ANTIGONISH: The province is looking at a new way to fund a local highway twinning project.
Last week, Minister of Transportation and Infrastructure Renewal Lloyd Hines said the province is looking into more private sector input on the Highway 104 twinning project between Sutherlands River and Antigonish.
A release from the Department of Transportation and Infrastructure Renewal (DTIR) stated it is investigating the use of a model, called “Design Build Finance Operate Maintain,” in which the responsibilities for designing, building, financing, operating, and maintaining the highway is given to a single firm through a bidding process, allowing one firm to control the schedule of the project. The release goes on to state the province would then pay the firm annual service payments for the operation and maintenance of the highway for the duration of an agreement.
Generally speaking, the province designs and finances highway construction, with the private sector looking after the construction. The release goes on to state the province it is not considering the implementation of any tolls to finance the project while exploring the new model.
The project will twin 38 kilometres between Pictou County and Antigonish, along with the construction of new interchanges and bridges.
DITR plans to issue a request for qualifications this summer.
“This is exciting for us in that we are looking at our overall commitment that we made as government to twin the 80-odd kilometres in the seven years and this piece is one of the largest piece of the twinning commitment at 28 kilometres,” said Hines. “It’s an exciting project. It’s estimated to be in the vicinity of $285 million and what we are doing is bringing that forward and bringing it in step with the three other twinning projects we had.”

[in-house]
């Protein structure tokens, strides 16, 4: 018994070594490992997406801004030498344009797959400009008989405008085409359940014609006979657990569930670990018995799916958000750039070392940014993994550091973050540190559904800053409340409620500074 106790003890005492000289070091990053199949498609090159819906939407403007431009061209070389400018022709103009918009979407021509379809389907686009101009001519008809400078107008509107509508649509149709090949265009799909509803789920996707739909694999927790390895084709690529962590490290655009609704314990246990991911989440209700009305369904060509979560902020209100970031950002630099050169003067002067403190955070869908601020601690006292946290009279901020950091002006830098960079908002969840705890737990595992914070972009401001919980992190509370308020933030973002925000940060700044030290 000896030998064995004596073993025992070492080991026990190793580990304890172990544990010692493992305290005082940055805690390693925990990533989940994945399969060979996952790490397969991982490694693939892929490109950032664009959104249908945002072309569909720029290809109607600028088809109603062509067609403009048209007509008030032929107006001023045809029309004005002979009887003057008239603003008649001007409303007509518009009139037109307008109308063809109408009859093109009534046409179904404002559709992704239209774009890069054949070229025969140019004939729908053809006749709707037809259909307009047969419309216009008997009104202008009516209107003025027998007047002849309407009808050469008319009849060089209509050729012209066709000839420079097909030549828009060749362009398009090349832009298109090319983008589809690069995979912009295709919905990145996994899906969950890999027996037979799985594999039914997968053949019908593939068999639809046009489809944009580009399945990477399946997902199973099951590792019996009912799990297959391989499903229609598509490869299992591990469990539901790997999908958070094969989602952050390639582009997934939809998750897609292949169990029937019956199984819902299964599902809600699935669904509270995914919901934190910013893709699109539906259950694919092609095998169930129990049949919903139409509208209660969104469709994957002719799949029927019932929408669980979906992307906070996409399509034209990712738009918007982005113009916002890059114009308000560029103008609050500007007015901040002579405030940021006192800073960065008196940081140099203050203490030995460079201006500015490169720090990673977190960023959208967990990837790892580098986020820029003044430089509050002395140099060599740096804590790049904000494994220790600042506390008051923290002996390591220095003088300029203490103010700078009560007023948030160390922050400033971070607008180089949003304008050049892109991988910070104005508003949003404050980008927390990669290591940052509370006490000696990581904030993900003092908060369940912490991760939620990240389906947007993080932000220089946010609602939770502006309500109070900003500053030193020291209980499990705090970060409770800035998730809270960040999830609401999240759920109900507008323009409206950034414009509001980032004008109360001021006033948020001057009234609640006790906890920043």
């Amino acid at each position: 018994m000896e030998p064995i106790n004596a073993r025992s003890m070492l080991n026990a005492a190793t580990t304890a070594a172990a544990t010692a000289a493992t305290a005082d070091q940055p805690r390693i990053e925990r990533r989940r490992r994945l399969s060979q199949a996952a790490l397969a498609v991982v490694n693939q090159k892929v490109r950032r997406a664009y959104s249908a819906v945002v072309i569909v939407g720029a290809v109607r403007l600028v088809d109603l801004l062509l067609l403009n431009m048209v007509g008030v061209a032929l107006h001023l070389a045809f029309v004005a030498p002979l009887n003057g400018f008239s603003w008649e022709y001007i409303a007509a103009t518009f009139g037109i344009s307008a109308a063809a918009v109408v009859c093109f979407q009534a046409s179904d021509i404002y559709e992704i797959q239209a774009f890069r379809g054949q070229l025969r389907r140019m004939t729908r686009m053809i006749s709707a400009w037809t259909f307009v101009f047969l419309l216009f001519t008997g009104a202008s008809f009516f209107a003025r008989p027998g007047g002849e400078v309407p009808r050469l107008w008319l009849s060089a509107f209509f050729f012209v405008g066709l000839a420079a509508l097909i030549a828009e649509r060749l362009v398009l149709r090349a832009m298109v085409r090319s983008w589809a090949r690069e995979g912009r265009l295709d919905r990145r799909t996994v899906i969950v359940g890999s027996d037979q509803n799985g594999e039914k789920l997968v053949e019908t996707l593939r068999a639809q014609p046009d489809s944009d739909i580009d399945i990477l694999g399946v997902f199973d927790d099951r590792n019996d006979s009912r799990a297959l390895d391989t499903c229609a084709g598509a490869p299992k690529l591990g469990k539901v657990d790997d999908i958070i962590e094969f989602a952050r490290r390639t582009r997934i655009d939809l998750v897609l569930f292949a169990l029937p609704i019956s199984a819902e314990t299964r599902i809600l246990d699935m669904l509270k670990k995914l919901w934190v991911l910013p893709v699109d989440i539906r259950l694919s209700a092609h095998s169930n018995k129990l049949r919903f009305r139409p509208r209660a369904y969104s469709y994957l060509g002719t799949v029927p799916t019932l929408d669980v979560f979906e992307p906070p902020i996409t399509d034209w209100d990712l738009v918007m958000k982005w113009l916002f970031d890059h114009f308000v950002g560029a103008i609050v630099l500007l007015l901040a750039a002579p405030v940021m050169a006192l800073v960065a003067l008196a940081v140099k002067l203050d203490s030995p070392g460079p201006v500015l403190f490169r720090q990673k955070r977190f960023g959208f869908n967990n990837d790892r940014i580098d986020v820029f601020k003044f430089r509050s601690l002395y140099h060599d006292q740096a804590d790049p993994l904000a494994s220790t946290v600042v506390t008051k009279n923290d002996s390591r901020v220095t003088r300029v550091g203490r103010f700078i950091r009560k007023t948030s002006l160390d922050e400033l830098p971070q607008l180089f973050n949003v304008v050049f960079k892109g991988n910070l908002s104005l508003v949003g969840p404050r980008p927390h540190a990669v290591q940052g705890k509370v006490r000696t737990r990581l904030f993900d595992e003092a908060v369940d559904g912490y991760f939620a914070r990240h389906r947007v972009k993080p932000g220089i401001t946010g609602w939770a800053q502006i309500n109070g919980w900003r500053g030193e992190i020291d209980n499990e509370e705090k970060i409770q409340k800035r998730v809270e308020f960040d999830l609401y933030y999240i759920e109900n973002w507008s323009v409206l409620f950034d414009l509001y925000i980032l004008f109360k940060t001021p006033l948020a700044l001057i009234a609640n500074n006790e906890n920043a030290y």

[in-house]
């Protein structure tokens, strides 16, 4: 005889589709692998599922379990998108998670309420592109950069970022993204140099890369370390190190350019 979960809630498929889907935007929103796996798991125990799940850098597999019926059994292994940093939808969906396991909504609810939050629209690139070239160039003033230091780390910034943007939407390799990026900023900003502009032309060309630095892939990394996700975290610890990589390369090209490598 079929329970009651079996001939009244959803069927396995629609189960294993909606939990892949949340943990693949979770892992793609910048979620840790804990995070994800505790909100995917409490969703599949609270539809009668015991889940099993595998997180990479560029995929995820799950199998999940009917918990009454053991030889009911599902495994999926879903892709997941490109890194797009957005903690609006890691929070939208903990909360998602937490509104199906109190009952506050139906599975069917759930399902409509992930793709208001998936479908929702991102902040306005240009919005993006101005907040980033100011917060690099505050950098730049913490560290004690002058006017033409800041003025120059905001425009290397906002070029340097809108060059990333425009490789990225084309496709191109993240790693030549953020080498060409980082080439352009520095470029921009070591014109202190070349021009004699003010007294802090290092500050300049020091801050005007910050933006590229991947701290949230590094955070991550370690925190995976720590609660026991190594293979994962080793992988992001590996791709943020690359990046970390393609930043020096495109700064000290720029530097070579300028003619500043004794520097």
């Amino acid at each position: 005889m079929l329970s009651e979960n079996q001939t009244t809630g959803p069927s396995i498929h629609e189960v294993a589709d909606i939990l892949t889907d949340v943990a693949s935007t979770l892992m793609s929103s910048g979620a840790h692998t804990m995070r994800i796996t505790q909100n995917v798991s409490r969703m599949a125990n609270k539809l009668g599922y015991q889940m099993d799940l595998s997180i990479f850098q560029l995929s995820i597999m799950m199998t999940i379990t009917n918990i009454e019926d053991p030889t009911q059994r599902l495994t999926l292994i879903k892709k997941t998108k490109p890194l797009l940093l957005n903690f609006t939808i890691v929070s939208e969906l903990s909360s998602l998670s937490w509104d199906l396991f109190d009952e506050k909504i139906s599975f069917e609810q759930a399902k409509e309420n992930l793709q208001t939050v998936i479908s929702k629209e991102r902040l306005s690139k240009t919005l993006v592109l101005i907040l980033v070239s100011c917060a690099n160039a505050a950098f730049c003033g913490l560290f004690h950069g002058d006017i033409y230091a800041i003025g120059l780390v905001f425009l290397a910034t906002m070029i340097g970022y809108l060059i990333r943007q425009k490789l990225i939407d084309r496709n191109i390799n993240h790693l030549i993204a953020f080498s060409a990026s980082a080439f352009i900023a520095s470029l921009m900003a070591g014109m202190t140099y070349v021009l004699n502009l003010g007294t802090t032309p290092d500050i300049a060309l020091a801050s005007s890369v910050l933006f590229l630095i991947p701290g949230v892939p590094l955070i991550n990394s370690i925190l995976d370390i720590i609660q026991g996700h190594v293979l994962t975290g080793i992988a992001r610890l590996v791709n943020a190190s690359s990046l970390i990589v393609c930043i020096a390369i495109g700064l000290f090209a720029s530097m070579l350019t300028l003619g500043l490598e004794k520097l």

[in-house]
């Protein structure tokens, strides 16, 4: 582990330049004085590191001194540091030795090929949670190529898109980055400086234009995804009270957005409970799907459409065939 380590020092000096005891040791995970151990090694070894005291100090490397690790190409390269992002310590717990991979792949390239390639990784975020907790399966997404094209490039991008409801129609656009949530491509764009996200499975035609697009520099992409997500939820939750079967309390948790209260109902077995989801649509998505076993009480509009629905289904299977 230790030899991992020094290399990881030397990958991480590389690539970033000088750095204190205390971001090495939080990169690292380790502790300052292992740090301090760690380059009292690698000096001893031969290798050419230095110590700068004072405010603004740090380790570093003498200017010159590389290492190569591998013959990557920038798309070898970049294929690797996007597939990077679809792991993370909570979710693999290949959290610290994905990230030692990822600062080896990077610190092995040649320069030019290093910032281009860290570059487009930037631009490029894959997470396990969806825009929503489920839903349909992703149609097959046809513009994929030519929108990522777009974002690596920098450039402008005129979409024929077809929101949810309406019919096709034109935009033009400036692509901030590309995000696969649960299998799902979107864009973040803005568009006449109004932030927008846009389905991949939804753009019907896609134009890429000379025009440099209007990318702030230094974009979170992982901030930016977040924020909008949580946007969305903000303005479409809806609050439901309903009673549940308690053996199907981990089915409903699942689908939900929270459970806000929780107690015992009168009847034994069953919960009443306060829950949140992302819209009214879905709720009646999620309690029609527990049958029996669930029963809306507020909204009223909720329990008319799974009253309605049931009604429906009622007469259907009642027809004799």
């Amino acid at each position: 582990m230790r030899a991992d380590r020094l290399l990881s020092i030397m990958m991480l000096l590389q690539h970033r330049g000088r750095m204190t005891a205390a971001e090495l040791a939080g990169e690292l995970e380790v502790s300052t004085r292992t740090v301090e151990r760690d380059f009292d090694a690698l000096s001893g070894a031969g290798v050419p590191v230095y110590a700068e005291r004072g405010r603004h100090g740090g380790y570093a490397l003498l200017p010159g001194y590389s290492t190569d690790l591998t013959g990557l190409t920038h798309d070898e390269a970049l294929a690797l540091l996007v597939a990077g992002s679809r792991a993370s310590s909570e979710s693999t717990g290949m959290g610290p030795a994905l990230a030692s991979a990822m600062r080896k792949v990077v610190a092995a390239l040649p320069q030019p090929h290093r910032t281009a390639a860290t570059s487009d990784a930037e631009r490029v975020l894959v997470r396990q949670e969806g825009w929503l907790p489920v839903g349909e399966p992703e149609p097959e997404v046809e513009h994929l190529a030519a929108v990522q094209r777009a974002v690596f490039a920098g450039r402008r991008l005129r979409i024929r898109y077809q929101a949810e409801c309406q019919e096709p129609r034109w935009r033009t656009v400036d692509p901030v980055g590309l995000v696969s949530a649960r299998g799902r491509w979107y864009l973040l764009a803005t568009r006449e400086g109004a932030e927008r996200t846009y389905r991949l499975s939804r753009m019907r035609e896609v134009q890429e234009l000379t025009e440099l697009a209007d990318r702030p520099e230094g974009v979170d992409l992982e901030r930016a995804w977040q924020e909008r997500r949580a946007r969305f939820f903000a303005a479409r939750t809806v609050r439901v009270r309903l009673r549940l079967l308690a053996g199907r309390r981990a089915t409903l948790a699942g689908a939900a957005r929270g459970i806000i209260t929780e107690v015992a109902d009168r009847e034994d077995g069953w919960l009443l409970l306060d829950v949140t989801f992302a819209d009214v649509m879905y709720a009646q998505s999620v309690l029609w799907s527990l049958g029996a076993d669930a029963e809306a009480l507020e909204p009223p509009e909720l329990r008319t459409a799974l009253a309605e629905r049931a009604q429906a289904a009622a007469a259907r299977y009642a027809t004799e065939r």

Hines said if the DTIR plans to hit their target, he said they need to find a way to speed up the process. Hines said the Design Build Finance Operate Maintain paradigm, if the evidence the province has is correct, will save time and could save the province 14.5 per cent of the total budget.
“There are all kinds of reasons to do this but the most salient one… is that this is about saving lives,” said Hines. “Twinned highways save lives. We know that. The quicker we can get this particular section of twinning done, between Antigonish and New Glasgow, the more Nova Scotians we’ll have safe and sound in their homes.”
Previously, Hines said the section will be twinned by 2022.
Hines also said the province set aside $5 million in funding for planning, drilling, testing, and surveying for highway twinning across Nova Scotia in its latest budget, noting the total cost for twinning in the province is around $285 million.